Also speaking on gluttony, Kevin DeYoung writes this: “Health-conscious foodies beware: the problem of gluttony was not too much food, but too much attention to food. We might say, in the broadest ethical sense, that gluttony is using food in a way that dulls us from the spiritual and distracts us from God. That’s certainly a danger for most of us, but it’s not the same as enjoying a meal, feeling stuffed, or being overweight.”
“So,” DeYoung continues, “what does the sin of gluttony look like? When we take time to open our Bibles and read the relevant passages, we find that gluttony is much more than eating an entire bag of Double Stuf Oreos... The composite picture... suggests that a glutton is a loafer, a partyer, and a profligate. He’s the prodigal son wasting his life on riotous living. She’s the girl on spring break who thinks the pinnacle of human existence is to eat, drink, and hook up. A wastrel living for the weekend. A big-city highflier who cares for nothing except that he might indulge in high society.”
Those are very helpful insights. Be careful about friends who are excessively preoccupied with the pleasures or the stuff of this life. That will end in poverty and shame.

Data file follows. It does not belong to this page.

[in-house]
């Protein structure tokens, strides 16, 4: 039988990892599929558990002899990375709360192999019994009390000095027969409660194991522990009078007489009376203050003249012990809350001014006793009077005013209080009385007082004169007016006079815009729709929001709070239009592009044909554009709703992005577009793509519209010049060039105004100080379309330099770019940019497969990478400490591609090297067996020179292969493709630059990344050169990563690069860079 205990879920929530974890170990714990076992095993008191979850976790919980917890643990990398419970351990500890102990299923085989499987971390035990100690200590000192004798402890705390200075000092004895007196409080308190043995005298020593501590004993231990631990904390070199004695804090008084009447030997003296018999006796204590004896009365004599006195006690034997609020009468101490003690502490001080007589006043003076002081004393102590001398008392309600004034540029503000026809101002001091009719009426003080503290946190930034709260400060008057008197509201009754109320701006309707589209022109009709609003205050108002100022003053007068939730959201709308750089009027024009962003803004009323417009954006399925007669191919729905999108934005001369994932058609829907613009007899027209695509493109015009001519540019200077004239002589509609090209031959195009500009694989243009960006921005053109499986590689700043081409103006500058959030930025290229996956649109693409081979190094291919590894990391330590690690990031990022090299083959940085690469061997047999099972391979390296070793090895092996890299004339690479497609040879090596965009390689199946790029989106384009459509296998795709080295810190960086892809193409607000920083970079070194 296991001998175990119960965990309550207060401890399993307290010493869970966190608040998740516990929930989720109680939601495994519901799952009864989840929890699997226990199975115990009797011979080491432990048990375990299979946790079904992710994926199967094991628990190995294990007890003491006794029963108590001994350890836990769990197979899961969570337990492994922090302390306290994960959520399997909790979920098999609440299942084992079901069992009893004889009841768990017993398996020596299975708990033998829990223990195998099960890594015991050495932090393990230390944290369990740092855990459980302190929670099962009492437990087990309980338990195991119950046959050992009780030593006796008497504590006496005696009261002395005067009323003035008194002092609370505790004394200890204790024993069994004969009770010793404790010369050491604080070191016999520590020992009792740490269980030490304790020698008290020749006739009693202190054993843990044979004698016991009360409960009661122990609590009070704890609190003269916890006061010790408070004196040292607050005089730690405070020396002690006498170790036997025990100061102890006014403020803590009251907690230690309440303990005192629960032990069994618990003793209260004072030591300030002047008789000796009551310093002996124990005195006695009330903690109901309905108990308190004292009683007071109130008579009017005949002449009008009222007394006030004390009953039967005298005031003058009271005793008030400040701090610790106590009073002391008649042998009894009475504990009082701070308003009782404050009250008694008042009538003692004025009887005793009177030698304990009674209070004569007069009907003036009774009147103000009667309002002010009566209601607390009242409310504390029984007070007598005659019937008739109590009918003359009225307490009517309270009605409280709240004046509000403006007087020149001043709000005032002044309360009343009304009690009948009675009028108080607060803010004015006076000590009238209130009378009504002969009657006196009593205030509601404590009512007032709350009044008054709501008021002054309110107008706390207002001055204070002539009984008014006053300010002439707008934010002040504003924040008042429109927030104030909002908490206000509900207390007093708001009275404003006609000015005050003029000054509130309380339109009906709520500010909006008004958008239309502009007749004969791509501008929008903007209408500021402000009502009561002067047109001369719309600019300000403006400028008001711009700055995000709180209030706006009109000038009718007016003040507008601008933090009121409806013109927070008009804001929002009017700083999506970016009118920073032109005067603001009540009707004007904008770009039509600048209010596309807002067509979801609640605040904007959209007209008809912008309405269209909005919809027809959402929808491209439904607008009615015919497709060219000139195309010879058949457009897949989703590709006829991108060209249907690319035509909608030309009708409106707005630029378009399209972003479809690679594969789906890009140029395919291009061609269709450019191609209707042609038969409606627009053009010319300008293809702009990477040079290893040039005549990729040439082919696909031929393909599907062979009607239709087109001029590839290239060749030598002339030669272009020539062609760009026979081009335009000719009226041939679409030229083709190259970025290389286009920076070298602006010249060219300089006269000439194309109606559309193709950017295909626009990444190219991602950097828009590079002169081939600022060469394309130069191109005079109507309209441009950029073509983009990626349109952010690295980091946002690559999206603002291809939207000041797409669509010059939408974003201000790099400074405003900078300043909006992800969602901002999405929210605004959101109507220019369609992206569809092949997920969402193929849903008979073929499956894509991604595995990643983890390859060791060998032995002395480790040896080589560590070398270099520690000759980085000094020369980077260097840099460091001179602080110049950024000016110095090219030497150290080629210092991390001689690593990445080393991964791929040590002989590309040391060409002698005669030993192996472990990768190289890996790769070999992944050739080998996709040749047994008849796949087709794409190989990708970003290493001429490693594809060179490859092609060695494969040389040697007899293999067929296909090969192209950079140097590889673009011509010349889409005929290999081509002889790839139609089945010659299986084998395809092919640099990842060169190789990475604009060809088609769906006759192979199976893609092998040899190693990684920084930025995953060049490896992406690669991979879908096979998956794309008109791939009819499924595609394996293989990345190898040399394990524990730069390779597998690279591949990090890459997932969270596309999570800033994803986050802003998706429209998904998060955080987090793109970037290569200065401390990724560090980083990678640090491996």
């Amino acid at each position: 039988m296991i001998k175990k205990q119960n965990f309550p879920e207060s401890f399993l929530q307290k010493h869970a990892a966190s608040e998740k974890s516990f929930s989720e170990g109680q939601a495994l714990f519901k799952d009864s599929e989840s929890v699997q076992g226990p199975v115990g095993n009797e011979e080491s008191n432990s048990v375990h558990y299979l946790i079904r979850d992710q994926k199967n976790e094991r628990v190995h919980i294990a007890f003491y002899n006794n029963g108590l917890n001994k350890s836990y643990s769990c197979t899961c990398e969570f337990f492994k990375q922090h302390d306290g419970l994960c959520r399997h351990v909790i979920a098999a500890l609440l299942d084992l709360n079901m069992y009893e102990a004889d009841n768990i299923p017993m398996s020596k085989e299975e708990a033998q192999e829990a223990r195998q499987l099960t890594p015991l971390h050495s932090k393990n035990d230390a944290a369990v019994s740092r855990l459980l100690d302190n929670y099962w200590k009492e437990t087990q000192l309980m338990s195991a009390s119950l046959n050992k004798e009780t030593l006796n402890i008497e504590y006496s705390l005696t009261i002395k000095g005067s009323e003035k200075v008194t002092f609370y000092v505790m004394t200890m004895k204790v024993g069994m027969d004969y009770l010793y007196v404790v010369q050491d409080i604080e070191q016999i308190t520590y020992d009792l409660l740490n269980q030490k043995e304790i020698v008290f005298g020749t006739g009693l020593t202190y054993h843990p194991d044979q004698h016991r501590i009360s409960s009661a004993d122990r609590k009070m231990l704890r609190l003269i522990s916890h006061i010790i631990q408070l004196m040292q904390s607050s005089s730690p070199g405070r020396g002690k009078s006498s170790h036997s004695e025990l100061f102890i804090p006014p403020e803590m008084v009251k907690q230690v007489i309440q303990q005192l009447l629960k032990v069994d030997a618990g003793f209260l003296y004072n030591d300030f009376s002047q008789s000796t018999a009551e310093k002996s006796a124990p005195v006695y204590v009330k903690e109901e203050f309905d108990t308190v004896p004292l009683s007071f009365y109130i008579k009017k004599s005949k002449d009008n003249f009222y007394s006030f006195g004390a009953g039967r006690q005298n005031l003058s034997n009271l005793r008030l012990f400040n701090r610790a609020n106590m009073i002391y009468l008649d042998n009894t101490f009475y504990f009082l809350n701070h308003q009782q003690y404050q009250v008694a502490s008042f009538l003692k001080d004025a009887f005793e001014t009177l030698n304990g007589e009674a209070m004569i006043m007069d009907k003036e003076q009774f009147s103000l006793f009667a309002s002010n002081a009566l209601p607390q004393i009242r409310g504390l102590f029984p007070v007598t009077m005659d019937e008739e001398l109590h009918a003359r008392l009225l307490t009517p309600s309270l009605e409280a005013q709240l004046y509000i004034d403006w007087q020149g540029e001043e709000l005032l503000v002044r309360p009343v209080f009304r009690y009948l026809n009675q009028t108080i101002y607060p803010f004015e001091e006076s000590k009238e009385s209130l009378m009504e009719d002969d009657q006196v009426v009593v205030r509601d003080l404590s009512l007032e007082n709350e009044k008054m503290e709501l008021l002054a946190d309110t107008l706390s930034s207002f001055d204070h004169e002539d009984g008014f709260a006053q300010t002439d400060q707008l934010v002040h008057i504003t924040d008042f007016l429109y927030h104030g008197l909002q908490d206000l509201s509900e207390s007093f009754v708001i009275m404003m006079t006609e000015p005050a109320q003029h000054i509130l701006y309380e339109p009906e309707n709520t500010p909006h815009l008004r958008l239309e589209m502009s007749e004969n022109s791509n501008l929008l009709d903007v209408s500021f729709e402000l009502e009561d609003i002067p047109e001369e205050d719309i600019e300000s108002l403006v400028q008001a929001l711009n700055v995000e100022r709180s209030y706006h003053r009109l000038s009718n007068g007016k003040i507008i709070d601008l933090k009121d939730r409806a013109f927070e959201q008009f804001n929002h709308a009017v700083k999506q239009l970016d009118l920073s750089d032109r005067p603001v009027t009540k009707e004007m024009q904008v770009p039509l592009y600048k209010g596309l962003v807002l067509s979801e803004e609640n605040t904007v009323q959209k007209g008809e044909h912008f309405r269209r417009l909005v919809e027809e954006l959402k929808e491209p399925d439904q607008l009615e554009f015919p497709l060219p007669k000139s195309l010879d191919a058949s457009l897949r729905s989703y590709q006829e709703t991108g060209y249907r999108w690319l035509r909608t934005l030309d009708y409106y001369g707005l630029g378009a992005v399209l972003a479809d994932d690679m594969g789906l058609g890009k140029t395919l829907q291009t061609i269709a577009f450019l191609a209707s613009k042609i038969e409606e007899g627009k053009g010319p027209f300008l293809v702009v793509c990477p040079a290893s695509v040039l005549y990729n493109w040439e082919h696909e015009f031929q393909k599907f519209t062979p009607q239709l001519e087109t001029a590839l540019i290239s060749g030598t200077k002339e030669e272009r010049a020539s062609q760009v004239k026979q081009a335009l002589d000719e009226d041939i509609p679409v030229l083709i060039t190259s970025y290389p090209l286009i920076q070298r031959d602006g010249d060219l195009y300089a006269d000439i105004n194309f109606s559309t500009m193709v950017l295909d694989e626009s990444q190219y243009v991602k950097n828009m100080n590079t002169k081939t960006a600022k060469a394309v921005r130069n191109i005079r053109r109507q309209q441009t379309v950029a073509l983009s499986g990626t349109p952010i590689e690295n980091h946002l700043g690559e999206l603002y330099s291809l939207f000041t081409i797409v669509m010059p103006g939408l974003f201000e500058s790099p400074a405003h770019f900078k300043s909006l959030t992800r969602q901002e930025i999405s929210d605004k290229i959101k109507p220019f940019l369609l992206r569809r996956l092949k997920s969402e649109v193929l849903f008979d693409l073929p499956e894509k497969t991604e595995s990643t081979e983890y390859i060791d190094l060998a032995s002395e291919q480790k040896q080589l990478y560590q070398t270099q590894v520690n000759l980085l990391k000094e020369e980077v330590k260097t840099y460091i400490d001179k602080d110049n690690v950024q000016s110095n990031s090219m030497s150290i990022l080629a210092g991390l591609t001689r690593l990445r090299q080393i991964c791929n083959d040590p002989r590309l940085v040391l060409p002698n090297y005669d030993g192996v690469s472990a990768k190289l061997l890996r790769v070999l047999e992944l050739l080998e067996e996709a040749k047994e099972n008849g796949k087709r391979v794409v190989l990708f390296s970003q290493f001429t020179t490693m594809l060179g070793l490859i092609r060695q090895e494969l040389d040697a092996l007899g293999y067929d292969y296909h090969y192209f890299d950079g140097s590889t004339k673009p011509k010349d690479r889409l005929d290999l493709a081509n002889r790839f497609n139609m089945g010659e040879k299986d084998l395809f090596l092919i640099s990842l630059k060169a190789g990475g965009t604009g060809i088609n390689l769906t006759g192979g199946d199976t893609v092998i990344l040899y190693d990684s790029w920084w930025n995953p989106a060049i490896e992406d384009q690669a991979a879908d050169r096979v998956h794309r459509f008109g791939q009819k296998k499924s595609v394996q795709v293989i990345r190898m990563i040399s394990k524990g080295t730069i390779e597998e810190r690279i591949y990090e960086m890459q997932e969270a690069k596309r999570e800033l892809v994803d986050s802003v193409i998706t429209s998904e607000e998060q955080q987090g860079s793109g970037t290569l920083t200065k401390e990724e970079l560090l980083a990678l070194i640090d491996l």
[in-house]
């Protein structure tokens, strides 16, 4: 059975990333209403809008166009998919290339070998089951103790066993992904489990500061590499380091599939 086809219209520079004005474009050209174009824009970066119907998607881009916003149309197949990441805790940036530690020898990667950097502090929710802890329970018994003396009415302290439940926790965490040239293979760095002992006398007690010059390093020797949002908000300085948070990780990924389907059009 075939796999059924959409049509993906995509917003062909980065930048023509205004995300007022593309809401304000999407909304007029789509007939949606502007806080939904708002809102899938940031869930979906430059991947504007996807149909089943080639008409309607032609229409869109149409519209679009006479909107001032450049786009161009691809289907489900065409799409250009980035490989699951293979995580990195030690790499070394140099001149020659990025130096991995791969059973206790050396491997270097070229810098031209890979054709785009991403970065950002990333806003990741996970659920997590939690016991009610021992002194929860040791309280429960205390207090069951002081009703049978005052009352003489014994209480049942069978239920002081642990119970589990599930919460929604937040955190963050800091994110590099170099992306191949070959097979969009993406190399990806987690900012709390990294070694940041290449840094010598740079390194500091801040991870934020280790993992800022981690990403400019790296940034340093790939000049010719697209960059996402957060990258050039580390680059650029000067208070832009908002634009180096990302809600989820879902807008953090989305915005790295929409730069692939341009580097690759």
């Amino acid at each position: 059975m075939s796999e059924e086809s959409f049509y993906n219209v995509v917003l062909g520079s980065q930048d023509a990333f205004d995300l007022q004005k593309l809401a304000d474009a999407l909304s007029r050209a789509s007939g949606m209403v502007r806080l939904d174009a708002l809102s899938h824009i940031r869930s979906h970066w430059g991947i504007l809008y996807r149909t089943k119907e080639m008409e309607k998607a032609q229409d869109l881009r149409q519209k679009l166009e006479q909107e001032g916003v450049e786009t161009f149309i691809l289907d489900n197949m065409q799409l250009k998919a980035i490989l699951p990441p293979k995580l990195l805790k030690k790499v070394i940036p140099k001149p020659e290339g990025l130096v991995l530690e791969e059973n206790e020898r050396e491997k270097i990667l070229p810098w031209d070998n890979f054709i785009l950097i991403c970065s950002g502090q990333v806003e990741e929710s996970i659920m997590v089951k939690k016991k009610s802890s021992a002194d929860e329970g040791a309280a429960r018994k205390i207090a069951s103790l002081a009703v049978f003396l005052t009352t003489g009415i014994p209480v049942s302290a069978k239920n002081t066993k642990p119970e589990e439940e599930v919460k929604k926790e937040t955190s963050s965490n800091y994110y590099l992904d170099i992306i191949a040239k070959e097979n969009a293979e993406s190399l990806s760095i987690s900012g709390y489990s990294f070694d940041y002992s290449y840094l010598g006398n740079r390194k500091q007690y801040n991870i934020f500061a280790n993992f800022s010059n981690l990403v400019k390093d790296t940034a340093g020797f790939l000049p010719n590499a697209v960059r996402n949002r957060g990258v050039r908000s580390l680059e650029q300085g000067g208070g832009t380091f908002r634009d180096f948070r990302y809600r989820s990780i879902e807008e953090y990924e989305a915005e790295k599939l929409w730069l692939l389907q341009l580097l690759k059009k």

Turn with me to Proverbs 28:7. Proverbs 28, verse 7, repeats this idea: The one who keeps the law is a son with understanding, but a companion of gluttons shames his father.
Be very careful about letting people into your most intimate circle of friends when those people are obsessed with the pleasures of life.
One final verse here is Proverbs 29:3. Proverbs 29:3—He who loves wisdom makes his father glad, but a companion of prostitutes squanders his wealth.
This life is about much more than physical pleasures of sleep and food and sex. Find friends who understand that. And as you grow in you own understanding of that, you will be a better friend. Beware of uncontrolled anger, and beware of consuming gratification or indulgence.